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Edward E Jr

BUSINESS
December 16, 2009 | By Dana Hedgpeth
Fourteen days after taking the helm as chief executive of General Motors, Edward E. Whitacre Jr. said the giant automaker, which went through a major bankruptcy restructuring this year, plans to repay loans from the U.S. and Canadian governments by the end of June. In one of his first face-to-face meetings with reporters at the company's headquarters in Detroit, Whitacre talked about a variety of topics, including his visit to an auto plant last week in Flint, Mich., shuffling top managers and the company's strategy of improving its vehicles, sales and brand image.
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BUSINESS
March 8, 1989 | From Associated Press
First Union Corp. said Tuesday that it agreed to acquire Florida National Banks of Florida Inc. in a cash and stock deal valued at $749 million. Meanwhile, Chemical Banking Corp. said it would sell its 4.9% stake in Florida National and abandon earlier plans to acquire the Jacksonville, Fla., bank once interstate banking between New York and Florida is permitted. Under the latest deal, First Union would pay $27.
ENTERTAINMENT
March 27, 2014 | By Margaret Gray
Even the sparest account of the life of Paul Robeson, the lawyer, actor, singer and civil rights activist who died in 1976, has a mythic power: He accomplished more, against greater odds, than seems quite humanly possible. Phillip Hayes Dean's one-man play “Paul Robeson” (1977), in a revival directed by the playwright at Ebony Repertory Theatre, derives real momentum from this astonishing biography -- then fritters it away. The immensely likable Keith David plays Robeson, alone and reminiscing late in life on a stage, designed by Edward E. Haynes Jr., where a few chairs serve as scenery and props alike.
ENTERTAINMENT
October 10, 2012 | By F. Kathleen Foley
Written in the late 1980s and set in 1987, Jeff Stetson's “Fraternity,” now in its Los Angeles premiere at the Nate Holden Performing Arts Center, is a frustrating but fascinating play that has an almost spooky timeliness. The setting, scrupulously evoked by Edward E. Haynes Jr.'s handsome set and Elizabeth Harper's mellow lighting, is an elite black men's club in Birmingham, the gathering place for the city's African American elite. Sen. Charles Lincoln (Roger Robinson), a cocky, cynical political survivor, is running against his former aide, Paul Stanton (Rocky Carroll)
BUSINESS
November 19, 2005 | From Associated Press
SBC Communications Inc. completed its purchase of former parent AT&T Corp. on Friday after California regulators removed the final hurdle for the $16-billion deal. The California Public Utilities Commission also gave its consent to Verizon Communications Inc.'s planned purchase of MCI Inc. for about $7.5 billion, although that deal is still awaiting approval in other states.
BUSINESS
March 10, 1986 | Associated Press
The shake-up in top management at the U.S. Postal Service continued Friday with Postmaster General Albert V. Casey naming seven key executives and promoting Fletcher F. Acord to a new No. 3 job. In the new position, called associate postmaster general, Acord will take charge of marketing, communications, facilities, supplies, employee and labor relations, management information and research technology.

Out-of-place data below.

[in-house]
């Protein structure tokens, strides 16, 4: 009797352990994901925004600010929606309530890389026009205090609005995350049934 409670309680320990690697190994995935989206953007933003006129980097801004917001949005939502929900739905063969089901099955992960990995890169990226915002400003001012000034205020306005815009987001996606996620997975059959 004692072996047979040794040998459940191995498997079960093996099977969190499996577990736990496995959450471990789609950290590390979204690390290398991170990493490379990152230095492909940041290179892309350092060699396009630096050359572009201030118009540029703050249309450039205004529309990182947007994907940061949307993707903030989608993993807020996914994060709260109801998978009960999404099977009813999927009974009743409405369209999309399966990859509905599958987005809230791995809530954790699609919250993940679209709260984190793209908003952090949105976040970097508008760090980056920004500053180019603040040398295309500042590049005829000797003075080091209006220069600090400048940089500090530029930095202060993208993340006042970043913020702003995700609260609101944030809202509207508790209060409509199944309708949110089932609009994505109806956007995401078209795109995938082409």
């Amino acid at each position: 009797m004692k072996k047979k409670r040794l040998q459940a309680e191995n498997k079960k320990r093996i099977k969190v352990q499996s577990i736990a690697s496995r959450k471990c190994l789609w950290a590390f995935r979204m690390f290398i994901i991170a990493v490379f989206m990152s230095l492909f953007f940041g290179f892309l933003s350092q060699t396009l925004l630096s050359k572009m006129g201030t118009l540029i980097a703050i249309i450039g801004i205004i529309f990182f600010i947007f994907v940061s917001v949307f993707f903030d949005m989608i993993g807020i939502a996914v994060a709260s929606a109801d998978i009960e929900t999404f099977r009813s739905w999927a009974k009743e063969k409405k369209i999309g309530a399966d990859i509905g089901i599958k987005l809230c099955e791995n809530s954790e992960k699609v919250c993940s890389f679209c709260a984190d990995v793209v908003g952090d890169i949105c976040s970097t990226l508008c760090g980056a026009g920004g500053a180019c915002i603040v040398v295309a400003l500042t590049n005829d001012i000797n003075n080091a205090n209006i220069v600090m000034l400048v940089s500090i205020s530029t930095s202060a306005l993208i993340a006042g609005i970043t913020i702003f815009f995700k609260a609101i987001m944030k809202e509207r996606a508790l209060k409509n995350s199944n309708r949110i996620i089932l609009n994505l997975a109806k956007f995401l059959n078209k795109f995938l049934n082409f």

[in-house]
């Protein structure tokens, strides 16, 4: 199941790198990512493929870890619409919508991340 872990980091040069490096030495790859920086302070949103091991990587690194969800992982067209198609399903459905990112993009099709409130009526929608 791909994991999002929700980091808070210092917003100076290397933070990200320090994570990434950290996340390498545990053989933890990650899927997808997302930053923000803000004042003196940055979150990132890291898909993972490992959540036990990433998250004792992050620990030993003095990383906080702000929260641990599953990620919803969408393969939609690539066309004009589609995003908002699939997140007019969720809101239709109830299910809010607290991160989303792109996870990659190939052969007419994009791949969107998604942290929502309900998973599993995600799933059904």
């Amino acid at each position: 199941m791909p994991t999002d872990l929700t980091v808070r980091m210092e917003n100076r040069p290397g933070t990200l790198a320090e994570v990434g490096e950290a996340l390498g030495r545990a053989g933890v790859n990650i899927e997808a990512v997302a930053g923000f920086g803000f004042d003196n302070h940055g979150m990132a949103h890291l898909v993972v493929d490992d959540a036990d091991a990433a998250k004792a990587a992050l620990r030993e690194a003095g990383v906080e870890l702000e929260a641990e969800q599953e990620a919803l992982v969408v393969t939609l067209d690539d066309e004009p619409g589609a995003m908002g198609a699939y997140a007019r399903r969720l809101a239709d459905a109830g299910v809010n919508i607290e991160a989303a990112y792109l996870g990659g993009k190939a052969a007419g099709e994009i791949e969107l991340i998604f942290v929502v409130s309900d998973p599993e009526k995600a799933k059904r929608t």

BUSINESS
April 2, 1996 | JESUS SANCHEZ, TIMES STAFF WRITER
The week before Christmas, Pacific Telesis Group chief executive Philip J. Quigley flew to Washington to personally knock on the doors of the congressional representatives on whose votes his company's future depended.
BUSINESS
March 28, 2003 | Sallie Hofmeister, Times Staff Writer
Cable mogul John Malone is backing News Corp.'s bid for satellite TV leader DirecTV rather than making an offer of his own, ending months of speculation about a potential rivalry between the two longtime media partners. Malone's Liberty Media Corp. and News Corp. jointly announced a financial arrangement Thursday in which Liberty will invest $500 million in News Corp. to help finance a bid for DirecTV parent Hughes Electronics Corp., which could cost at least $3 billion.
BUSINESS
April 2, 1996 | JESUS SANCHEZ, TIMES STAFF WRITER
As the head of Pacific Telesis Group, Philip J. Quigley was a vigorous supporter of the new federal telecommunications law that allowed telephone companies like his to compete more freely in an era of emerging technologies and eager new rivals. Ironically, the fruits of his success on the regulatory front will result in Quigley's losing his top wrung on the corporate ladder under SBC Communications Inc.'s $16.7-billion takeover proposal for San Francisco-based PacTel.
BUSINESS
December 11, 2002 | James S. Granelli, Times Staff Writer
Pacific Bell, long a stalwart California name, now is just one more discarded logo for trivia buffs after its parent company scrapped the names of all its operating units Tuesday in favor of initials: SBC. SBC Communications Inc., the country's largest local phone company, made the change to present one brand to compete better against rivals moving into California and SBC's 12 other states.
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